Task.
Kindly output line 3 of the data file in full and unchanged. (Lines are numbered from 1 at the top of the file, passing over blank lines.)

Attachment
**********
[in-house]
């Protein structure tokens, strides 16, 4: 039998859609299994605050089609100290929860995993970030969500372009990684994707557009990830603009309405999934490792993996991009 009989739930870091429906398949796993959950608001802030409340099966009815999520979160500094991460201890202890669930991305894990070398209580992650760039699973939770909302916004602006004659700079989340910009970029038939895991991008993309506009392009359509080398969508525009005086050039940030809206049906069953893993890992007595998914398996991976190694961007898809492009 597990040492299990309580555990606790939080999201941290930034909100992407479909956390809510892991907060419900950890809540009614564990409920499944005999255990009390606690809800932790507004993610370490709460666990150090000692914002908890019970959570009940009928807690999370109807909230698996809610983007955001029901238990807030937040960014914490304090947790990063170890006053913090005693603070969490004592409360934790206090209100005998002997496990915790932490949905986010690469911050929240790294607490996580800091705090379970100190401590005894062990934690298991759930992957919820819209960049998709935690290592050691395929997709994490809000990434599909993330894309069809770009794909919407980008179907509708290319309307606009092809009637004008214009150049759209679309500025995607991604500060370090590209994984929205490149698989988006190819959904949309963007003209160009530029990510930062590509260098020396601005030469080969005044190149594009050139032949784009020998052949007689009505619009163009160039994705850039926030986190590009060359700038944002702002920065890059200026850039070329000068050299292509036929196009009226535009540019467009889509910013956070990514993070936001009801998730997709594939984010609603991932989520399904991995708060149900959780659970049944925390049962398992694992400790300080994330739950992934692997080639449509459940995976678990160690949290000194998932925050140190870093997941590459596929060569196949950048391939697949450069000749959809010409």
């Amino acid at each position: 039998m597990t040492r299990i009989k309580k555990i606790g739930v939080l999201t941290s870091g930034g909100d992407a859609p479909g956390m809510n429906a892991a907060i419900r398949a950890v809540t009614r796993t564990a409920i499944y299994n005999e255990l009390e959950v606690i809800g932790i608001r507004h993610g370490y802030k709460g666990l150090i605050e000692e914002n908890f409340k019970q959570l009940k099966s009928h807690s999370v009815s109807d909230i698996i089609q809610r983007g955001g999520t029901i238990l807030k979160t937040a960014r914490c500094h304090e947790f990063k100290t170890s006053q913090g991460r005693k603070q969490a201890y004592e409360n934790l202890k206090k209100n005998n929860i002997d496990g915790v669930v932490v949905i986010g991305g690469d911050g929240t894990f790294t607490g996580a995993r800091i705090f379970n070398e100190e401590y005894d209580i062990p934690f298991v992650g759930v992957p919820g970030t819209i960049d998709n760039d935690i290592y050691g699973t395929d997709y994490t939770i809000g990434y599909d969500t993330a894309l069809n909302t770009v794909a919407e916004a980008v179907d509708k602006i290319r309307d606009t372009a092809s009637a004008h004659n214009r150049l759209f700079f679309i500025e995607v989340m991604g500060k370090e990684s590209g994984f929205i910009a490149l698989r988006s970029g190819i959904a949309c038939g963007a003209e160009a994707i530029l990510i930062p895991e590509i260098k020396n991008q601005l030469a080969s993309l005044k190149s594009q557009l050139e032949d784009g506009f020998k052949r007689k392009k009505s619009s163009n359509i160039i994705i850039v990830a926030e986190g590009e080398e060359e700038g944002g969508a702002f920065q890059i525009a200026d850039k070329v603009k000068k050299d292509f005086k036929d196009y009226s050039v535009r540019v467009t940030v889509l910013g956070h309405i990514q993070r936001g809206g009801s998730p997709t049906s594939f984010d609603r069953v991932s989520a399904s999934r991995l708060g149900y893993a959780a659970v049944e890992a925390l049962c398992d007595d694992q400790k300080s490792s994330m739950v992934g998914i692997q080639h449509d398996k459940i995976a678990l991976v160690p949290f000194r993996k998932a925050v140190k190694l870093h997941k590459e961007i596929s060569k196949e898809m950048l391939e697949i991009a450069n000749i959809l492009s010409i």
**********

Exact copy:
């Amino acid at each position: 039998m597990t040492r299990i009989k309580k555990i606790g739930v939080l999201t941290s870091g930034g909100d992407a859609p479909g956390m809510n429906a892991a907060i419900r398949a950890v809540t009614r796993t564990a409920i499944y299994n005999e255990l009390e959950v606690i809800g932790i608001r507004h993610g370490y802030k709460g666990l150090i605050e000692e914002n908890f409340k019970q959570l009940k099966s009928h807690s999370v009815s109807d909230i698996i089609q809610r983007g955001g999520t029901i238990l807030k979160t937040a960014r914490c500094h304090e947790f990063k100290t170890s006053q913090g991460r005693k603070q969490a201890y004592e409360n934790l202890k206090k209100n005998n929860i002997d496990g915790v669930v932490v949905i986010g991305g690469d911050g929240t894990f790294t607490g996580a995993r800091i705090f379970n070398e100190e401590y005894d209580i062990p934690f298991v992650g759930v992957p919820g970030t819209i960049d998709n760039d935690i290592y050691g699973t395929d997709y994490t939770i809000g990434y599909d969500t993330a894309l069809n909302t770009v794909a919407e916004a980008v179907d509708k602006i290319r309307d606009t372009a092809s009637a004008h004659n214009r150049l759209f700079f679309i500025e995607v989340m991604g500060k370090e990684s590209g994984f929205i910009a490149l698989r988006s970029g190819i959904a949309c038939g963007a003209e160009a994707i530029l990510i930062p895991e590509i260098k020396n991008q601005l030469a080969s993309l005044k190149s594009q557009l050139e032949d784009g506009f020998k052949r007689k392009k009505s619009s163009n359509i160039i994705i850039v990830a926030e986190g590009e080398e060359e700038g944002g969508a702002f920065q890059i525009a200026d850039k070329v603009k000068k050299d292509f005086k036929d196009y009226s050039v535009r540019v467009t940030v889509l910013g956070h309405i990514q993070r936001g809206g009801s998730p997709t049906s594939f984010d609603r069953v991932s989520a399904s999934r991995l708060g149900y893993a959780a659970v049944e890992a925390l049962c398992d007595d694992q400790k300080s490792s994330m739950v992934g998914i692997q080639h449509d398996k459940i995976a678990l991976v160690p949290f000194r993996k998932a925050v140190k190694l870093h997941k590459e961007i596929s060569k196949e898809m950048l391939e697949i991009a450069n000749i959809l492009s010409i």